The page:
Zettler accompanied a patient in one of the Pontiac ambulances for the slow drive from the train station to the ER. “A single gun shot wound to the right hip got you mummied up like this?” She looked up from the air-evac chart with a smile. The man with the generic hospital pajama-top wiggled his head to a comfortable spot on the pillow and looked up at Zettler. She had taken her wool cape off within the adequately heated Pontiac.
“Are you my very own Nurse?” Marine LT Gotham Schwartz was immobilized from the waist down. His right hip had been shattered and bone grafted with strips of bone from his normal left hip. The immobilization cast started at 2-inches above his belly button and extended to 1-inch above the knees. He apparently was not in great pain or else the vision of Zettler’s angelic face with her large blue eyes, brown hair and heavenly bosom offered a complete diversion and functioned as a pain reliever.
“I’m yours for the 5-minute ride to the Emergency Room, Lieutenant.” Zettler offered her warm smile. “Merry Christmas, soldier.”
“Happy Ho-Ho-Ho to you too Lieutenant.” He returned the light-hearted banter. “Are you married?”
“Not yet soldier. Anyone waiting for your arrival today?” Zettler finished looking at the medication list. “You haven’t taken your malaria pill for this week, LT Schwartz.”
“When?” Schwartz’s question sounded playful.
“I’ll plop that chloroquine malaria tablet in your mouth 1-minute after we hit the ER. How’s that?” She put the chart down.
“No. I mean when are you getting married?”
“Cool it Lieutenant. My job is to get you started on your way to the orthopedic SOQ and get your hip x-rayed.”
“You said not yet. About being married, I mean. Is there someone other than me in your life?”
“As a matter of fact there is and I’ll introduce him to you in the ER.” They both laughed.
The ambulances backed-in to the ER motor entrance and the corpsman from each vehicle ran around the back to open the door.
Zettler put the Navy-issue blanket over Schwartz’s plastered trunk. “Time to ‘rock-and-roll’ as you grunts say.” She jumped off the back of the Pontiac as the ER and ambulance corpsmen got the wheeled adjustable litter positioned. “LT Gotham Quincy Schwartz, U.S. Marines with a hip GSW and 28-days post-op. He’s all yours.” Zettler’s breath steamed in the winter chill. “I’ll see you one more time Lieutenant.” She pointed her ungloved hand to the ER. “In There.” She disappeared through the swinging double doors.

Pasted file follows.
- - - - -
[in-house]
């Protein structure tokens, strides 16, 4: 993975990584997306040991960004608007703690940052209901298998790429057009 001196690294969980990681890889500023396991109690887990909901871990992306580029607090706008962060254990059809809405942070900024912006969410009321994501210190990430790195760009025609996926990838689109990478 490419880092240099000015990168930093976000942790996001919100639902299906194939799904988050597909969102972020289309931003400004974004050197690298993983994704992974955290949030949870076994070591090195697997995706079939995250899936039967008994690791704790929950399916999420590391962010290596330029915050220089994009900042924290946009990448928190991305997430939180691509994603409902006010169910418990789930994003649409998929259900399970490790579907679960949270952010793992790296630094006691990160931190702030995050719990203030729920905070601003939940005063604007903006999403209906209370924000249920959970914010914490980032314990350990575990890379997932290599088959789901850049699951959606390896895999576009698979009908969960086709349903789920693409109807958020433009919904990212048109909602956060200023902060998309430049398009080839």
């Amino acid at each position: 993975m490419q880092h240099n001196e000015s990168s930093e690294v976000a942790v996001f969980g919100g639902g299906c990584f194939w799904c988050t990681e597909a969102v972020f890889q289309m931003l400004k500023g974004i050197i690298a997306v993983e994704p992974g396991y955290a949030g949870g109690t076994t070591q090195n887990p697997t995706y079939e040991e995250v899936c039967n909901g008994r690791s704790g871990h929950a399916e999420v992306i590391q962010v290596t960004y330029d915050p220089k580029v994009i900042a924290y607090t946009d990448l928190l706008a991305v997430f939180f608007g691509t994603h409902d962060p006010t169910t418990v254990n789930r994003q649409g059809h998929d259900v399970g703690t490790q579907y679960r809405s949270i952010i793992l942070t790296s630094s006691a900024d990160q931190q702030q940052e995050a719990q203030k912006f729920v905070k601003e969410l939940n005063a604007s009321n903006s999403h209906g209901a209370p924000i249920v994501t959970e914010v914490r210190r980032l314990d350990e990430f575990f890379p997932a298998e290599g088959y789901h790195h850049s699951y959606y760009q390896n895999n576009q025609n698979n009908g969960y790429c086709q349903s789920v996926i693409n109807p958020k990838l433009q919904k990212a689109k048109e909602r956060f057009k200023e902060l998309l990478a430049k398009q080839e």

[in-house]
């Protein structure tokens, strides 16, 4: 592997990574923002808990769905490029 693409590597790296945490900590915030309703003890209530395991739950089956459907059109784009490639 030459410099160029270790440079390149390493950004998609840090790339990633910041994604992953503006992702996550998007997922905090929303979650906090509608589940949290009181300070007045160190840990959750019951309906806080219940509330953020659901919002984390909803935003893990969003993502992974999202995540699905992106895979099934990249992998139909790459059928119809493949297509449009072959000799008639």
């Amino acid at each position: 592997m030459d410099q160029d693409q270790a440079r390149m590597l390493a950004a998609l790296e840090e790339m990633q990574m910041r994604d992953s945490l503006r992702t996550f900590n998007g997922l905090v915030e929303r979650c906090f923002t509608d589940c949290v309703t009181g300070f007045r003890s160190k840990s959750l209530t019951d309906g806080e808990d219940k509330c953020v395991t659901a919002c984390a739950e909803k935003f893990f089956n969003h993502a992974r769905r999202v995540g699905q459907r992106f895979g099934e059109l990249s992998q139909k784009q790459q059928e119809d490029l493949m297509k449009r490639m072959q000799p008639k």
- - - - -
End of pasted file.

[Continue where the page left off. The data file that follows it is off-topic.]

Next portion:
“LT Zettler, do you have the patient lists?” Norman watched the litters being carried in and positioned in each exam room. He looked at the three interns standing by also watching. “Dr. McGraw, you and Dr. Fountain have the four orthopedic patients; Dr. Justis gets the two plastic surgery patients and the burn patient. I’ll work up the neurosurgical post-op. Minnie can I see you in the cast room, please?”
Zettler followed Norman into the cast room with all of its cases of fuzzy Webril and rolls of plaster waiting to be dunked in water for cast applications–and right now totally empty of any staff personnel. “What’s the matte---mmff?” Zettler’s sentence was cut short. She heard the door slam shut. Her arms were pinned to her sides and she couldn’t move from the bear hug entrapment.
“We have to seize the opportunity dear.” Norman had a wide lecherous grin on his face as he released his clutches and his lips from hers.
“Love in the cast room? I guess it’s romantic enough.” She pulled him to her and they embraced slowly and warmly. When they separated she gave him a devilish smile. “Now go back to work, the air-evac bus is due in at 1100.” She opened the cast room door and they both went back to work.
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